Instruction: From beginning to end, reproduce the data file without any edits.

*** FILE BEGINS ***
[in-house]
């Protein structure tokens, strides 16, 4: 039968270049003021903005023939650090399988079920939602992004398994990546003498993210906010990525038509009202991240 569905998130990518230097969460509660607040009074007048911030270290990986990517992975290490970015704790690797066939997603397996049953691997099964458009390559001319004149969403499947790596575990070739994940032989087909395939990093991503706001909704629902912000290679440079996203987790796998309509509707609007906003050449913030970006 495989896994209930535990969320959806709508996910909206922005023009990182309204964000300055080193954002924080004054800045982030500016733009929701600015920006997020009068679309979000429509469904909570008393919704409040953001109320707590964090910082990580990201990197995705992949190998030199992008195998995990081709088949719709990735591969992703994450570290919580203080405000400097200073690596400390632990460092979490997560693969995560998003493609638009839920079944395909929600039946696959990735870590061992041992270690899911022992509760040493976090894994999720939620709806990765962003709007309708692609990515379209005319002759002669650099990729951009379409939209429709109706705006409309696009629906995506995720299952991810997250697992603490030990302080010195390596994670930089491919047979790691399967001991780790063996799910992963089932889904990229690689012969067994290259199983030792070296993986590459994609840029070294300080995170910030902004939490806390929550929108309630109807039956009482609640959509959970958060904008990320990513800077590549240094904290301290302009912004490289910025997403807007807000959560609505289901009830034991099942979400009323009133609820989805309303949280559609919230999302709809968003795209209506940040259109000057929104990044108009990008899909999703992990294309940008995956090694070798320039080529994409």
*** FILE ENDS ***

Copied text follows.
[in-house]
């Protein structure tokens, strides 16, 4: 039968270049003021903005023939650090399988079920939602992004398994990546003498993210906010990525038509009202991240 569905998130990518230097969460509660607040009074007048911030270290990986990517992975290490970015704790690797066939997603397996049953691997099964458009390559001319004149969403499947790596575990070739994940032989087909395939990093991503706001909704629902912000290679440079996203987790796998309509509707609007906003050449913030970006 495989896994209930535990969320959806709508996910909206922005023009990182309204964000300055080193954002924080004054800045982030500016733009929701600015920006997020009068679309979000429509469904909570008393919704409040953001109320707590964090910082990580990201990197995705992949190998030199992008195998995990081709088949719709990735591969992703994450570290919580203080405000400097200073690596400390632990460092979490997560693969995560998003493609638009839920079944395909929600039946696959990735870590061992041992270690899911022992509760040493976090894994999720939620709806990765962003709007309708692609990515379209005319002759002669650099990729951009379409939209429709109706705006409309696009629906995506995720299952991810997250697992603490030990302080010195390596994670930089491919047979790691399967001991780790063996799910992963089932889904990229690689012969067994290259199983030792070296993986590459994609840029070294300080995170910030902004939490806390929550929108309630109807039956009482609640959509959970958060904008990320990513800077590549240094904290301290302009912004490289910025997403807007807000959560609505289901009830034991099942979400009323009133609820989805309303949280559609919230999302709809968003795209209506940040259109000057929104990044108009990008899909999703992990294309940008995956090694070798320039080529994409």